Foreigners arrested in Iran over past 15 years

17 Jul 2019 / 10:52 H.

PARIS: The arrest of Franco-Iranian academic Fariba Adelkhah, which Iran confirmed on Tuesday, is the latest in a string of detentions of foreigners, most of them dual nationals from Western countries.

Tensions between Tehran and the West have increased after the United States withdrew in May last year from the 2015 Iran nuclear deal that had been reached with world powers.

Iran does not recognise dual nationality, and generally does not allow consular access for the detainees.

Following is a list of some detentions of foreigners over the past 15 years.


- Fariba Adelkhah was “among suspects that have been recently arrested”, Iran’s judiciary spokesman said Tuesday, without specifying the accusations against her.

Adelkhah, 60, is a well-known expert on Iran and Shiite Islam at the prestigious Sciences Po university in Paris. According to a colleague, she was arrested on June 5 and is being held in Evin prison, north of Tehran.

- In October 2018, French national Nelly Erin was arrested for “illegal entry” and freed in February. A business executive, originally from Martinique, Paris said she had been detained for “signing an illegal contract”.

- In July 2009, Clotilde Reiss, a young French academic at Ispahan University, was detained and accused of having taken part in anti-government protests before being convicted of espionage. She was freed on bail in May 2010.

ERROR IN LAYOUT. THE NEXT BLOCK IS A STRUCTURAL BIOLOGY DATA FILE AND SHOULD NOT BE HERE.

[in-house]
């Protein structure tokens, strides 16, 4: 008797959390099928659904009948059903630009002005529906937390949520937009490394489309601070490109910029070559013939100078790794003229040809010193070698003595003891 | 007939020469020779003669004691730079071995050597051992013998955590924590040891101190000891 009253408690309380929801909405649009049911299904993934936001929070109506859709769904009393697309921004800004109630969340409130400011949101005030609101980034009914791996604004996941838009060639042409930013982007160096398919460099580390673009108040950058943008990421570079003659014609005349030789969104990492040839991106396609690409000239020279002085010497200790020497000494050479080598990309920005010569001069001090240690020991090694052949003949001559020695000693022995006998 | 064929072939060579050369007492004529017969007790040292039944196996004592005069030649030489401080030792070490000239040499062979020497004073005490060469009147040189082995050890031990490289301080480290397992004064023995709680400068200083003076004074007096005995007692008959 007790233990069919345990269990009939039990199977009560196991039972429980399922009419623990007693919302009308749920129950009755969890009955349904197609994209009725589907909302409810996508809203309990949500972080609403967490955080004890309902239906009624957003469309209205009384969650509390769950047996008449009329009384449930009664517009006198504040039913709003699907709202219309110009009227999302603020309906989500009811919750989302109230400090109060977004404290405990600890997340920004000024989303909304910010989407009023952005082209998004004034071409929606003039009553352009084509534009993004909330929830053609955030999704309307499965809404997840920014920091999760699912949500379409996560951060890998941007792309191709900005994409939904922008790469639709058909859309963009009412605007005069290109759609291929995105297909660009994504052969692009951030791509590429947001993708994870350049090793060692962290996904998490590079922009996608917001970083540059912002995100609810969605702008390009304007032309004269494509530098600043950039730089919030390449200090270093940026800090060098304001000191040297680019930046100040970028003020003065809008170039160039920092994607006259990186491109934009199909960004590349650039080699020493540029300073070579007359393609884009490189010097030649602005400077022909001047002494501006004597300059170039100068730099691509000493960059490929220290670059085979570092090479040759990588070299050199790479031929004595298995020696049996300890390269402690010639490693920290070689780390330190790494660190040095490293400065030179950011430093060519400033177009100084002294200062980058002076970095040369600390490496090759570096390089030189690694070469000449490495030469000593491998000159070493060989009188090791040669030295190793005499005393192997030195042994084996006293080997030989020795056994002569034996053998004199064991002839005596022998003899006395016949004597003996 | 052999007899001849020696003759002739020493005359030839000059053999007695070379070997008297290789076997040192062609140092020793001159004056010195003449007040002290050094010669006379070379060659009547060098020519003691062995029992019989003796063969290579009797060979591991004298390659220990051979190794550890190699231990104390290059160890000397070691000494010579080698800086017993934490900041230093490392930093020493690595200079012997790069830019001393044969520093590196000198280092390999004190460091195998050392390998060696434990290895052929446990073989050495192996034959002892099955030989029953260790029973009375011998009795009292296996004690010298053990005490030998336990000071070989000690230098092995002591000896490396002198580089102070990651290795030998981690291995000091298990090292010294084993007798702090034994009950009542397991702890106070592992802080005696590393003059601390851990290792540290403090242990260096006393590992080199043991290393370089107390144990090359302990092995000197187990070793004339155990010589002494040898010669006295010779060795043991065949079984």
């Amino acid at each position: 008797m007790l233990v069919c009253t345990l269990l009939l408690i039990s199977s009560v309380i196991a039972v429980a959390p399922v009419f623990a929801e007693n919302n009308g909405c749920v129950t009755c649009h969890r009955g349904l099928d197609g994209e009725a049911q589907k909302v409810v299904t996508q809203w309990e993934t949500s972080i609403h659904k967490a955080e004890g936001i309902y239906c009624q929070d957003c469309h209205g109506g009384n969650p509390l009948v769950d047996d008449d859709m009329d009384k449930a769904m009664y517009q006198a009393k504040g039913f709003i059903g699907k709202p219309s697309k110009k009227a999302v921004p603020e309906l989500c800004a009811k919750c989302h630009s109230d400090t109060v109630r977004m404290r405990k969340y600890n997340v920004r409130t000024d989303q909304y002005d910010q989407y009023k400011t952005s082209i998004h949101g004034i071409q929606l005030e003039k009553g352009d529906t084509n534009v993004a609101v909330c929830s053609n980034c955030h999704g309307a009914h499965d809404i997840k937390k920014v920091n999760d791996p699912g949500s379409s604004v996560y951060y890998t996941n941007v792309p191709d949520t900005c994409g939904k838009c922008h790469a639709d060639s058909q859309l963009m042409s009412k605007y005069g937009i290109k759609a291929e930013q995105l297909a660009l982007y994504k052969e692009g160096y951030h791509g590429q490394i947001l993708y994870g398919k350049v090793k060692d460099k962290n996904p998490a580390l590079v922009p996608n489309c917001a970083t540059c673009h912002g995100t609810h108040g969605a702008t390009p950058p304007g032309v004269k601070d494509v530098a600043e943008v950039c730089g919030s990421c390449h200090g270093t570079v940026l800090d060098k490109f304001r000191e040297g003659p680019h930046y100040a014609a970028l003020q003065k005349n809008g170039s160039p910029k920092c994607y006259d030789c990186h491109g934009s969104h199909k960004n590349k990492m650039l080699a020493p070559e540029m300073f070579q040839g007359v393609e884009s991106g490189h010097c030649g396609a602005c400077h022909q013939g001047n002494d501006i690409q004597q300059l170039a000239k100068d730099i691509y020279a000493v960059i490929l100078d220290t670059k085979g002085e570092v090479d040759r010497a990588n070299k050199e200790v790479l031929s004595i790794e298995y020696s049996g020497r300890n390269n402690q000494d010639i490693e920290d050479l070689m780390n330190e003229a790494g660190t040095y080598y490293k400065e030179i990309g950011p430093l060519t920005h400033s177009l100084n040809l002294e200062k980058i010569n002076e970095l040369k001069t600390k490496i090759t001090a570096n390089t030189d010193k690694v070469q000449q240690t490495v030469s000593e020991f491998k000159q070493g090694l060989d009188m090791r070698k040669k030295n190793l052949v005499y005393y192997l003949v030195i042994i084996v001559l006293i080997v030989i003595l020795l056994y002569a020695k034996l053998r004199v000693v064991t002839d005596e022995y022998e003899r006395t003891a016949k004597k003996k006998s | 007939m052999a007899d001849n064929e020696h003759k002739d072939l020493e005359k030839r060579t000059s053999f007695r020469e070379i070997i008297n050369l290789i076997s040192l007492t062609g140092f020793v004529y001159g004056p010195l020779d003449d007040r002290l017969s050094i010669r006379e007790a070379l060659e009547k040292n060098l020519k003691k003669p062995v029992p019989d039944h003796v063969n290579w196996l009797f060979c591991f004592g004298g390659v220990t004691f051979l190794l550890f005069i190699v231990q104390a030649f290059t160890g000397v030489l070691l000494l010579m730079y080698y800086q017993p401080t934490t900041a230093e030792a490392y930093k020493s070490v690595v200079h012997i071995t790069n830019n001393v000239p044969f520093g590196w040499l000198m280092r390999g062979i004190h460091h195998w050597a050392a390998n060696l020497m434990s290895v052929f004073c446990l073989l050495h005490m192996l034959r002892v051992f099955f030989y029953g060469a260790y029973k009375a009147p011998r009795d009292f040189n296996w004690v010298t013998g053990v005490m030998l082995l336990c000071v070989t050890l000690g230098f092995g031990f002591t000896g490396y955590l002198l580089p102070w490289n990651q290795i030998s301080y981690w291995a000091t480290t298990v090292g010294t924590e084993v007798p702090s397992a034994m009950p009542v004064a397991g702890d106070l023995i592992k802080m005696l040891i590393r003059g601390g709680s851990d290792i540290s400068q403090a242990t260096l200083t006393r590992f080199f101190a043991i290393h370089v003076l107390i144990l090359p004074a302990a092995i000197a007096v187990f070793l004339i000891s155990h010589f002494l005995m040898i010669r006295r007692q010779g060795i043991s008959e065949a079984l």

- In November 2005, German Donald Klein and Stephane Lherbier of France were arrested for fishing in the Gulf allegedly in Iranian waters. They were freed from prison in early 2007.

United States

- Former US soldier Michael R. White was sentenced in March to two years in prison for having insulted Ayatollah Ali Khamenei, and 10 years for having posted personal photos on social media, according to his lawyer.

He had been arrested the previous July while visiting a girlfriend, according to his mother.

- Xiyue Wang, a Sino-American researcher at Princeton University, was detained in August 2016 accused of “infiltration” and given a 10-year prison term in July 2017.

- In October 2016 Iranian-American Gholamrez Reza Shahini told the Los Angeles Times from prison in Iran that he was sentenced for “collaboration with a foreign government” after his arrest in July while visiting his mother and other family members.

- Two Iranian-Americans, businessman Siamak Namazi and his father Mohammad Bagher Namazi, got 10-year prison sentences in October 2016 “for spying and collaborating with the US government”.

Siamak Namazi was detained in October 2015 and the father, over 80-years-old who had worked for UNICEF, was arrested in February 2016 when he went to Iran to try to free his son.

- In January 2016, four Iranian-American prisoners were freed in an exchange with the United States which released seven Iranian detainees.

Matthew Trevithick, a student, was also separately freed by Tehran.

The prisoner exchange took place on the first day that the 2015 Iran nuclear accord took effect.